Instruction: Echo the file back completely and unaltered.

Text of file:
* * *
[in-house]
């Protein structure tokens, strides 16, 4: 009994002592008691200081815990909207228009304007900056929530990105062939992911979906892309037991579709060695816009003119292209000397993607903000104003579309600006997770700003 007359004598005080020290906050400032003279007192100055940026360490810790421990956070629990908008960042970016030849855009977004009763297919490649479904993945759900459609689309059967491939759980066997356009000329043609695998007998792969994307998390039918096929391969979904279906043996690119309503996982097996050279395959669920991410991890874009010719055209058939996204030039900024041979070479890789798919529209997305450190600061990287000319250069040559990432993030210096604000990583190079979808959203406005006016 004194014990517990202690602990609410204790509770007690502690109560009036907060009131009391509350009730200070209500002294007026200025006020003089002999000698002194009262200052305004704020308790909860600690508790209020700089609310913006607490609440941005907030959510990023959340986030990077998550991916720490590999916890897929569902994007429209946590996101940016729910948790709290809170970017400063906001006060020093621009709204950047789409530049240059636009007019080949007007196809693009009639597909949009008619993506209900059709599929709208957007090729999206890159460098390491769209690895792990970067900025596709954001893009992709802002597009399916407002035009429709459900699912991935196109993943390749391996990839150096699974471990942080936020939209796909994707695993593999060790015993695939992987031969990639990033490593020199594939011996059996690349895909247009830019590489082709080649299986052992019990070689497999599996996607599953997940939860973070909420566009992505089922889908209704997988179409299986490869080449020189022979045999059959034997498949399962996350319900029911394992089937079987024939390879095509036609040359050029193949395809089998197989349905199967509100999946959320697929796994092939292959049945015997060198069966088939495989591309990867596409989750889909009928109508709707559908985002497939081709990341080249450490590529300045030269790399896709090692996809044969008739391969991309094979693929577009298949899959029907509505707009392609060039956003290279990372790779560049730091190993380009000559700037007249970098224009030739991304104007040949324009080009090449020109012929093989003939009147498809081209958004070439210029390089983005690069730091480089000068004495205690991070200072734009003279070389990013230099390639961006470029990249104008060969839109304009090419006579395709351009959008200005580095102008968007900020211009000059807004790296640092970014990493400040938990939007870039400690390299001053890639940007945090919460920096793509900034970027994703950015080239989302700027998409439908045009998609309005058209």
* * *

[in-house]
């Protein structure tokens, strides 16, 4: 009994002592008691200081815990909207228009304007900056929530990105062939992911979906892309037991579709060695816009003119292209000397993607903000104003579309600006997770700003 007359004598005080020290906050400032003279007192100055940026360490810790421990956070629990908008960042970016030849855009977004009763297919490649479904993945759900459609689309059967491939759980066997356009000329043609695998007998792969994307998390039918096929391969979904279906043996690119309503996982097996050279395959669920991410991890874009010719055209058939996204030039900024041979070479890789798919529209997305450190600061990287000319250069040559990432993030210096604000990583190079979808959203406005006016 004194014990517990202690602990609410204790509770007690502690109560009036907060009131009391509350009730200070209500002294007026200025006020003089002999000698002194009262200052305004704020308790909860600690508790209020700089609310913006607490609440941005907030959510990023959340986030990077998550991916720490590999916890897929569902994007429209946590996101940016729910948790709290809170970017400063906001006060020093621009709204950047789409530049240059636009007019080949007007196809693009009639597909949009008619993506209900059709599929709208957007090729999206890159460098390491769209690895792990970067900025596709954001893009992709802002597009399916407002035009429709459900699912991935196109993943390749391996990839150096699974471990942080936020939209796909994707695993593999060790015993695939992987031969990639990033490593020199594939011996059996690349895909247009830019590489082709080649299986052992019990070689497999599996996607599953997940939860973070909420566009992505089922889908209704997988179409299986490869080449020189022979045999059959034997498949399962996350319900029911394992089937079987024939390879095509036609040359050029193949395809089998197989349905199967509100999946959320697929796994092939292959049945015997060198069966088939495989591309990867596409989750889909009928109508709707559908985002497939081709990341080249450490590529300045030269790399896709090692996809044969008739391969991309094979693929577009298949899959029907509505707009392609060039956003290279990372790779560049730091190993380009000559700037007249970098224009030739991304104007040949324009080009090449020109012929093989003939009147498809081209958004070439210029390089983005690069730091480089000068004495205690991070200072734009003279070389990013230099390639961006470029990249104008060969839109304009090419006579395709351009959008200005580095102008968007900020211009000059807004790296640092970014990493400040938990939007870039400690390299001053890639940007945090919460920096793509900034970027994703950015080239989302700027998409439908045009998609309005058209």